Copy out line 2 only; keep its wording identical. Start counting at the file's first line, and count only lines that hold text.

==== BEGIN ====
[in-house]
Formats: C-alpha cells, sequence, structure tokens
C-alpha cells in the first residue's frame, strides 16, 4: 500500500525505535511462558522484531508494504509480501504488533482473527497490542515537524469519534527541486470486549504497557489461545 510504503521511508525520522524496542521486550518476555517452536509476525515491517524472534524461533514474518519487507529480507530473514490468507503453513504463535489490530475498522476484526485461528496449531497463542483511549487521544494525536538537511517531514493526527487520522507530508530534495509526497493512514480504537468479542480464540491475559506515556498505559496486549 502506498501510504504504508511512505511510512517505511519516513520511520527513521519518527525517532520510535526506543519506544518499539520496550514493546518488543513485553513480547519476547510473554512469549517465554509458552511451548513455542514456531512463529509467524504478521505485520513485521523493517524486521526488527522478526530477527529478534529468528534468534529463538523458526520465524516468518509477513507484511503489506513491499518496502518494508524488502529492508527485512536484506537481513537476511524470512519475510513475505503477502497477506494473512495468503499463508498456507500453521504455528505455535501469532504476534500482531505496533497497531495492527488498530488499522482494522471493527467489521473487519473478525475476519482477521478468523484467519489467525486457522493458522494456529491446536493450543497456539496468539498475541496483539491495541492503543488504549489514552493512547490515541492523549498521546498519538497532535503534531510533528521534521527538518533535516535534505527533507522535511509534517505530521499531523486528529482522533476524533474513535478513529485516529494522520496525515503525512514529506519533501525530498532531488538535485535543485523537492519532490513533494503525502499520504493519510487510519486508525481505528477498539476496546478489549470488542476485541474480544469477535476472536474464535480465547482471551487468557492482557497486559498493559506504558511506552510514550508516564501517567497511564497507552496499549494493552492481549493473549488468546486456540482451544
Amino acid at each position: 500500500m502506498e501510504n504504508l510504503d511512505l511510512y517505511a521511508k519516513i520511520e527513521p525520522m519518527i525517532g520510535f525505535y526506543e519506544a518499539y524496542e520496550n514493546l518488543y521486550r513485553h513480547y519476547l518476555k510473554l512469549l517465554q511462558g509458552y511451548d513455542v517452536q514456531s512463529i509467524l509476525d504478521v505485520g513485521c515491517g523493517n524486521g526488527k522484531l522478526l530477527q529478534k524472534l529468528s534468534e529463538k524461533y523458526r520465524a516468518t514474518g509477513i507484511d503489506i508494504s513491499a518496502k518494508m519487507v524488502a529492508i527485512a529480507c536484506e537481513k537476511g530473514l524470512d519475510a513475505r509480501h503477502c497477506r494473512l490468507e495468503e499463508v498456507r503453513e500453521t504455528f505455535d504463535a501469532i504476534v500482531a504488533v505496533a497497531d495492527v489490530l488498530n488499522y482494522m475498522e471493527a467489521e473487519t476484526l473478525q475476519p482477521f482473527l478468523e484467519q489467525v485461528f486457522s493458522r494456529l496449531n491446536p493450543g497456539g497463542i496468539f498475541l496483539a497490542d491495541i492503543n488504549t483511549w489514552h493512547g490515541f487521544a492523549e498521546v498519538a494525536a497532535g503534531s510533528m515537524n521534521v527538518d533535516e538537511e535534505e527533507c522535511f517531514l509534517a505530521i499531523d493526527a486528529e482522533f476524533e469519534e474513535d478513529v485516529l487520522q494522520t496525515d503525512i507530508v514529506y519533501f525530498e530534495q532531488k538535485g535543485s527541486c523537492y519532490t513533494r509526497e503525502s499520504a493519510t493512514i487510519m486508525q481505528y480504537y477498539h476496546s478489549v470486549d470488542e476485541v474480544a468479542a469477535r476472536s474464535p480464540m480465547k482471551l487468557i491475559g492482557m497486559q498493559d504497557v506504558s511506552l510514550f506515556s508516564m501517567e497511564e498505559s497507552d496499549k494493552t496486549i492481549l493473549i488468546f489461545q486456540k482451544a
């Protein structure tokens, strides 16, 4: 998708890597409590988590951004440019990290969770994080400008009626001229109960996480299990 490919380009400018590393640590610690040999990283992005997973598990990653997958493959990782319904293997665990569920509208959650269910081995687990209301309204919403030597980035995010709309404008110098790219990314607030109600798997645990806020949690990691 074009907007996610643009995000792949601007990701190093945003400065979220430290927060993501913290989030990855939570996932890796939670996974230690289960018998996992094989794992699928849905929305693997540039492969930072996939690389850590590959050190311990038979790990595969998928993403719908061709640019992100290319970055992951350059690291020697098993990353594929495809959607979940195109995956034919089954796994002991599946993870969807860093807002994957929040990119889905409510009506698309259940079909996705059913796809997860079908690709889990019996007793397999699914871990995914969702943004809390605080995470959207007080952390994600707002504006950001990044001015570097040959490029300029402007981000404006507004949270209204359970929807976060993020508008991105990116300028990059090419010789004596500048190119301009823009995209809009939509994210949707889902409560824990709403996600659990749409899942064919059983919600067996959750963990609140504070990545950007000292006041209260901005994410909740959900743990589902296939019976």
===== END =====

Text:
Formats: C-alpha cells, sequence, structure tokens